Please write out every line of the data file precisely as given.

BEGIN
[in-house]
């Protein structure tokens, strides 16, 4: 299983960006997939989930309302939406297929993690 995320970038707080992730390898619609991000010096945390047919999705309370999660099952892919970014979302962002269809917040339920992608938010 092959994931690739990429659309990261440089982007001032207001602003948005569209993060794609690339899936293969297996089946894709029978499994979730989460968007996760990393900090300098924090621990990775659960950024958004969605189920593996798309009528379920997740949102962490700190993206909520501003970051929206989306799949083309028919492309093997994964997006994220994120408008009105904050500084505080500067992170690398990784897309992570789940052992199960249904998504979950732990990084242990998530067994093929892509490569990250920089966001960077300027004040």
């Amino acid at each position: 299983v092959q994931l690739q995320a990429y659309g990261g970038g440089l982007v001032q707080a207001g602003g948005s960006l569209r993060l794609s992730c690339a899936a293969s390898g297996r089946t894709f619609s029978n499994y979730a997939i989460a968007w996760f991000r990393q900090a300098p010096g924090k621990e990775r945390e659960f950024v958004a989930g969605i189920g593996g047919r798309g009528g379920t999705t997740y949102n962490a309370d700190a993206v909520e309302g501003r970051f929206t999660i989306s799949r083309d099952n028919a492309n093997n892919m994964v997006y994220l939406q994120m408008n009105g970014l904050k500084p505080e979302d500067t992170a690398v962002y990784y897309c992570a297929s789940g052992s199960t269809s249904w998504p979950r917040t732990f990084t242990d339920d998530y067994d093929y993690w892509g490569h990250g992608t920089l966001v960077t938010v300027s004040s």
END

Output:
[in-house]
């Protein structure tokens, strides 16, 4: 299983960006997939989930309302939406297929993690 995320970038707080992730390898619609991000010096945390047919999705309370999660099952892919970014979302962002269809917040339920992608938010 092959994931690739990429659309990261440089982007001032207001602003948005569209993060794609690339899936293969297996089946894709029978499994979730989460968007996760990393900090300098924090621990990775659960950024958004969605189920593996798309009528379920997740949102962490700190993206909520501003970051929206989306799949083309028919492309093997994964997006994220994120408008009105904050500084505080500067992170690398990784897309992570789940052992199960249904998504979950732990990084242990998530067994093929892509490569990250920089966001960077300027004040």
């Amino acid at each position: 299983v092959q994931l690739q995320a990429y659309g990261g970038g440089l982007v001032q707080a207001g602003g948005s960006l569209r993060l794609s992730c690339a899936a293969s390898g297996r089946t894709f619609s029978n499994y979730a997939i989460a968007w996760f991000r990393q900090a300098p010096g924090k621990e990775r945390e659960f950024v958004a989930g969605i189920g593996g047919r798309g009528g379920t999705t997740y949102n962490a309370d700190a993206v909520e309302g501003r970051f929206t999660i989306s799949r083309d099952n028919a492309n093997n892919m994964v997006y994220l939406q994120m408008n009105g970014l904050k500084p505080e979302d500067t992170a690398v962002y990784y897309c992570a297929s789940g052992s199960t269809s249904w998504p979950r917040t732990f990084t242990d339920d998530y067994d093929y993690w892509g490569h990250g992608t920089l966001v960077t938010v300027s004040s």